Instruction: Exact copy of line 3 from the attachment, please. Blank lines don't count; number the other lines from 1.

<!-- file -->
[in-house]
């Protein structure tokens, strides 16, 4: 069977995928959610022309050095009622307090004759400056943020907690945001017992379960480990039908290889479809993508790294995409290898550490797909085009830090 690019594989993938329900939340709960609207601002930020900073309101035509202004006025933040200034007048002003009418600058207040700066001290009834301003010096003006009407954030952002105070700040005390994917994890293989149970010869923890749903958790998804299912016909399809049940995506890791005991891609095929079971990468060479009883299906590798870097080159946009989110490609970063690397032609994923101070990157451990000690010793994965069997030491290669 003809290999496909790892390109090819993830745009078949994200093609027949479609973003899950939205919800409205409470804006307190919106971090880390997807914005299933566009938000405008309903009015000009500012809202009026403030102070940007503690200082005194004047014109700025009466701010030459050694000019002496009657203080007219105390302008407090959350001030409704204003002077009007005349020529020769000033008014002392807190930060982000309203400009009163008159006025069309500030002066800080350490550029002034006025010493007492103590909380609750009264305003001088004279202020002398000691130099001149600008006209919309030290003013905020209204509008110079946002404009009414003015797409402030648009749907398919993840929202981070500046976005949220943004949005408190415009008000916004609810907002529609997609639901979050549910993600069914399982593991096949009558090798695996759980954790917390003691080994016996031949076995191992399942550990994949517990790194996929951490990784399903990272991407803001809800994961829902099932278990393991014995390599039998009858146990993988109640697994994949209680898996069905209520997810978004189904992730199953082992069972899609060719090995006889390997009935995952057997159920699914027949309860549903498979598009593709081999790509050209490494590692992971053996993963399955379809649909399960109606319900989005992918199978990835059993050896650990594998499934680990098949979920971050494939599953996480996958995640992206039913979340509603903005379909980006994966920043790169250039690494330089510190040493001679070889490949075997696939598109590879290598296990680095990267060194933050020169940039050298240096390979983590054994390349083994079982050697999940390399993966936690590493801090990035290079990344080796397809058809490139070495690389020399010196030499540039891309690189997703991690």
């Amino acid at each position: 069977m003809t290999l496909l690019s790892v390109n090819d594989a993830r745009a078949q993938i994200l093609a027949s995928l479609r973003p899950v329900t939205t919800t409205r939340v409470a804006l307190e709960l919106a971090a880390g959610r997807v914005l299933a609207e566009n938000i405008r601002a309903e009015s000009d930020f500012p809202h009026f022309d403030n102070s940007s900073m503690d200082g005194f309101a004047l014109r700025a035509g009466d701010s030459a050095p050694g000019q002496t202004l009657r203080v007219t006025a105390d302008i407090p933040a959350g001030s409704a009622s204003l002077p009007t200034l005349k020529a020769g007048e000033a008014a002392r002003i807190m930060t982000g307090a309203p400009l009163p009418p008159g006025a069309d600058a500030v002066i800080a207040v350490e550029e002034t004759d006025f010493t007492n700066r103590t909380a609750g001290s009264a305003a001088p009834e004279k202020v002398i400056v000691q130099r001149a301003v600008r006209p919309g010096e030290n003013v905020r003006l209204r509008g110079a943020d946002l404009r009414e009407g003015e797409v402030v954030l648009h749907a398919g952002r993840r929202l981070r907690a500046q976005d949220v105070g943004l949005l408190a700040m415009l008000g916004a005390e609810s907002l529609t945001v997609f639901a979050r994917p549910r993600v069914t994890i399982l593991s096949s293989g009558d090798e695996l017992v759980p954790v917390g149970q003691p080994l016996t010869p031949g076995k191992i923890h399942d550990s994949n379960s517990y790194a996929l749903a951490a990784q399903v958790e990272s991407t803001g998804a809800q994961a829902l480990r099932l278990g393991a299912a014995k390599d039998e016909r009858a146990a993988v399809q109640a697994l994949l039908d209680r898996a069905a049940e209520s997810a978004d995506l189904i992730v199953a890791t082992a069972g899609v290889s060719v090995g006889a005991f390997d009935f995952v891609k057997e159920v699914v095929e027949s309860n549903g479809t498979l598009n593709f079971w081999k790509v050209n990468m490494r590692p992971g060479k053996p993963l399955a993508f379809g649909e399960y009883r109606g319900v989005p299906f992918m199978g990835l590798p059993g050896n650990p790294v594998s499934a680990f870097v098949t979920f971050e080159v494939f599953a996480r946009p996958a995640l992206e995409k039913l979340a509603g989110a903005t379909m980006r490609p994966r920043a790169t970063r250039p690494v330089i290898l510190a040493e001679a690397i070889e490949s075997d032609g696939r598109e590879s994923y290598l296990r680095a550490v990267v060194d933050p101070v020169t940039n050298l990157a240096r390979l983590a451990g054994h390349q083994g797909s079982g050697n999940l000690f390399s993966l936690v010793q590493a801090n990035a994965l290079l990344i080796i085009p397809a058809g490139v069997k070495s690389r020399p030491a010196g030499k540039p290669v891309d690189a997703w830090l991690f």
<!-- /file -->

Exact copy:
């Amino acid at each position: 069977m003809t290999l496909l690019s790892v390109n090819d594989a993830r745009a078949q993938i994200l093609a027949s995928l479609r973003p899950v329900t939205t919800t409205r939340v409470a804006l307190e709960l919106a971090a880390g959610r997807v914005l299933a609207e566009n938000i405008r601002a309903e009015s000009d930020f500012p809202h009026f022309d403030n102070s940007s900073m503690d200082g005194f309101a004047l014109r700025a035509g009466d701010s030459a050095p050694g000019q002496t202004l009657r203080v007219t006025a105390d302008i407090p933040a959350g001030s409704a009622s204003l002077p009007t200034l005349k020529a020769g007048e000033a008014a002392r002003i807190m930060t982000g307090a309203p400009l009163p009418p008159g006025a069309d600058a500030v002066i800080a207040v350490e550029e002034t004759d006025f010493t007492n700066r103590t909380a609750g001290s009264a305003a001088p009834e004279k202020v002398i400056v000691q130099r001149a301003v600008r006209p919309g010096e030290n003013v905020r003006l209204r509008g110079a943020d946002l404009r009414e009407g003015e797409v402030v954030l648009h749907a398919g952002r993840r929202l981070r907690a500046q976005d949220v105070g943004l949005l408190a700040m415009l008000g916004a005390e609810s907002l529609t945001v997609f639901a979050r994917p549910r993600v069914t994890i399982l593991s096949s293989g009558d090798e695996l017992v759980p954790v917390g149970q003691p080994l016996t010869p031949g076995k191992i923890h399942d550990s994949n379960s517990y790194a996929l749903a951490a990784q399903v958790e990272s991407t803001g998804a809800q994961a829902l480990r099932l278990g393991a299912a014995k390599d039998e016909r009858a146990a993988v399809q109640a697994l994949l039908d209680r898996a069905a049940e209520s997810a978004d995506l189904i992730v199953a890791t082992a069972g899609v290889s060719v090995g006889a005991f390997d009935f995952v891609k057997e159920v699914v095929e027949s309860n549903g479809t498979l598009n593709f079971w081999k790509v050209n990468m490494r590692p992971g060479k053996p993963l399955a993508f379809g649909e399960y009883r109606g319900v989005p299906f992918m199978g990835l590798p059993g050896n650990p790294v594998s499934a680990f870097v098949t979920f971050e080159v494939f599953a996480r946009p996958a995640l992206e995409k039913l979340a509603g989110a903005t379909m980006r490609p994966r920043a790169t970063r250039p690494v330089i290898l510190a040493e001679a690397i070889e490949s075997d032609g696939r598109e590879s994923y290598l296990r680095a550490v990267v060194d933050p101070v020169t940039n050298l990157a240096r390979l983590a451990g054994h390349q083994g797909s079982g050697n999940l000690f390399s993966l936690v010793q590493a801090n990035a994965l290079l990344i080796i085009p397809a058809g490139v069997k070495s690389r020399p030491a010196g030499k540039p290669v891309d690189a997703w830090l991690f």